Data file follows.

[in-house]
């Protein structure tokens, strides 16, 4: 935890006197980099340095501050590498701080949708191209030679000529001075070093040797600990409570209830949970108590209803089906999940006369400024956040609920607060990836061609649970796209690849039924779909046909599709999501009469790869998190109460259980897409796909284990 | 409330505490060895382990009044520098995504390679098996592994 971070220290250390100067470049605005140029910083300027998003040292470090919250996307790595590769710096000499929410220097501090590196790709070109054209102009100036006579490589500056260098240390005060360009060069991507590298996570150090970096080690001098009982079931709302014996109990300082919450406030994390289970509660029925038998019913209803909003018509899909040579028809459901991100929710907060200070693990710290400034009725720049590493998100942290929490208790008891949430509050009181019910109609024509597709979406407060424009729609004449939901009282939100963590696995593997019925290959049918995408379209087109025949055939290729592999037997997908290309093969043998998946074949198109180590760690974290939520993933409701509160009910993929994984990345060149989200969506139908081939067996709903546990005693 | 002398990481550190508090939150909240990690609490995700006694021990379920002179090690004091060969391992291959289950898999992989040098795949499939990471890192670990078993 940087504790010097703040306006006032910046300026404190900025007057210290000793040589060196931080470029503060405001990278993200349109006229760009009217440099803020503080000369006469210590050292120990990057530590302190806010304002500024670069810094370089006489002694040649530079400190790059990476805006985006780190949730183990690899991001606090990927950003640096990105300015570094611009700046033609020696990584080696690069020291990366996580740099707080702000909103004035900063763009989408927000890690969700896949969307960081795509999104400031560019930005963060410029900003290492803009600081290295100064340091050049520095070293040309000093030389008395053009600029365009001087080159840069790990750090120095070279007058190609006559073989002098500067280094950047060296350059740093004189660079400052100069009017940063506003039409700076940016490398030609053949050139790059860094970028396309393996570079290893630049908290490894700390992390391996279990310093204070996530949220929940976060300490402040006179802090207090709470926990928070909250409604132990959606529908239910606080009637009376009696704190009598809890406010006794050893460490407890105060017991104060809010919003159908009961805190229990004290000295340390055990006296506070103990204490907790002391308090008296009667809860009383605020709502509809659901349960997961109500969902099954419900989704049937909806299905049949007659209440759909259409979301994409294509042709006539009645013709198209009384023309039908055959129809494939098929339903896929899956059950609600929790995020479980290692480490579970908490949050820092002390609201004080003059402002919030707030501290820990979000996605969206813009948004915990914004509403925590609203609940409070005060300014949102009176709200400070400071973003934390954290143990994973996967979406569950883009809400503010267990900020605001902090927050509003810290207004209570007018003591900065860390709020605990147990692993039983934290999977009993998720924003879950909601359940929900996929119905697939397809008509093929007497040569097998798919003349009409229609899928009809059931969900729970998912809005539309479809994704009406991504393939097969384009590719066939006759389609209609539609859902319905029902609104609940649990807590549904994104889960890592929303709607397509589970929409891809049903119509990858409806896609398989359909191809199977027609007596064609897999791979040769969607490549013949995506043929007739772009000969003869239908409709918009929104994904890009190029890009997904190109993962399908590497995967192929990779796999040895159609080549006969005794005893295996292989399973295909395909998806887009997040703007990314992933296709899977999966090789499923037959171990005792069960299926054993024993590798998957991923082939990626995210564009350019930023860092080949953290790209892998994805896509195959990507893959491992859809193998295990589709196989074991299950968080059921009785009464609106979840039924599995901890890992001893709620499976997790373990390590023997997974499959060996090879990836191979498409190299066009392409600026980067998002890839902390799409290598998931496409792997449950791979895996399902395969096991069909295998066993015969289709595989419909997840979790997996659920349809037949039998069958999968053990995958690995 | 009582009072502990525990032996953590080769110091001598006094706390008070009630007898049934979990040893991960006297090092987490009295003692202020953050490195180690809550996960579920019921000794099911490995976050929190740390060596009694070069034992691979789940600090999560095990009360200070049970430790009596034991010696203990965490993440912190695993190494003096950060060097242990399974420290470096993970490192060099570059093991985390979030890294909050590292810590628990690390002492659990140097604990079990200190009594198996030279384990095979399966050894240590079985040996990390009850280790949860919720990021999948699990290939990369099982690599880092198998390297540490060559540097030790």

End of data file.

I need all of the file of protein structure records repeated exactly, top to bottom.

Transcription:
[in-house]
């Protein structure tokens, strides 16, 4: 935890006197980099340095501050590498701080949708191209030679000529001075070093040797600990409570209830949970108590209803089906999940006369400024956040609920607060990836061609649970796209690849039924779909046909599709999501009469790869998190109460259980897409796909284990 | 409330505490060895382990009044520098995504390679098996592994 971070220290250390100067470049605005140029910083300027998003040292470090919250996307790595590769710096000499929410220097501090590196790709070109054209102009100036006579490589500056260098240390005060360009060069991507590298996570150090970096080690001098009982079931709302014996109990300082919450406030994390289970509660029925038998019913209803909003018509899909040579028809459901991100929710907060200070693990710290400034009725720049590493998100942290929490208790008891949430509050009181019910109609024509597709979406407060424009729609004449939901009282939100963590696995593997019925290959049918995408379209087109025949055939290729592999037997997908290309093969043998998946074949198109180590760690974290939520993933409701509160009910993929994984990345060149989200969506139908081939067996709903546990005693 | 002398990481550190508090939150909240990690609490995700006694021990379920002179090690004091060969391992291959289950898999992989040098795949499939990471890192670990078993 940087504790010097703040306006006032910046300026404190900025007057210290000793040589060196931080470029503060405001990278993200349109006229760009009217440099803020503080000369006469210590050292120990990057530590302190806010304002500024670069810094370089006489002694040649530079400190790059990476805006985006780190949730183990690899991001606090990927950003640096990105300015570094611009700046033609020696990584080696690069020291990366996580740099707080702000909103004035900063763009989408927000890690969700896949969307960081795509999104400031560019930005963060410029900003290492803009600081290295100064340091050049520095070293040309000093030389008395053009600029365009001087080159840069790990750090120095070279007058190609006559073989002098500067280094950047060296350059740093004189660079400052100069009017940063506003039409700076940016490398030609053949050139790059860094970028396309393996570079290893630049908290490894700390992390391996279990310093204070996530949220929940976060300490402040006179802090207090709470926990928070909250409604132990959606529908239910606080009637009376009696704190009598809890406010006794050893460490407890105060017991104060809010919003159908009961805190229990004290000295340390055990006296506070103990204490907790002391308090008296009667809860009383605020709502509809659901349960997961109500969902099954419900989704049937909806299905049949007659209440759909259409979301994409294509042709006539009645013709198209009384023309039908055959129809494939098929339903896929899956059950609600929790995020479980290692480490579970908490949050820092002390609201004080003059402002919030707030501290820990979000996605969206813009948004915990914004509403925590609203609940409070005060300014949102009176709200400070400071973003934390954290143990994973996967979406569950883009809400503010267990900020605001902090927050509003810290207004209570007018003591900065860390709020605990147990692993039983934290999977009993998720924003879950909601359940929900996929119905697939397809008509093929007497040569097998798919003349009409229609899928009809059931969900729970998912809005539309479809994704009406991504393939097969384009590719066939006759389609209609539609859902319905029902609104609940649990807590549904994104889960890592929303709607397509589970929409891809049903119509990858409806896609398989359909191809199977027609007596064609897999791979040769969607490549013949995506043929007739772009000969003869239908409709918009929104994904890009190029890009997904190109993962399908590497995967192929990779796999040895159609080549006969005794005893295996292989399973295909395909998806887009997040703007990314992933296709899977999966090789499923037959171990005792069960299926054993024993590798998957991923082939990626995210564009350019930023860092080949953290790209892998994805896509195959990507893959491992859809193998295990589709196989074991299950968080059921009785009464609106979840039924599995901890890992001893709620499976997790373990390590023997997974499959060996090879990836191979498409190299066009392409600026980067998002890839902390799409290598998931496409792997449950791979895996399902395969096991069909295998066993015969289709595989419909997840979790997996659920349809037949039998069958999968053990995958690995 | 009582009072502990525990032996953590080769110091001598006094706390008070009630007898049934979990040893991960006297090092987490009295003692202020953050490195180690809550996960579920019921000794099911490995976050929190740390060596009694070069034992691979789940600090999560095990009360200070049970430790009596034991010696203990965490993440912190695993190494003096950060060097242990399974420290470096993970490192060099570059093991985390979030890294909050590292810590628990690390002492659990140097604990079990200190009594198996030279384990095979399966050894240590079985040996990390009850280790949860919720990021999948699990290939990369099982690599880092198998390297540490060559540097030790």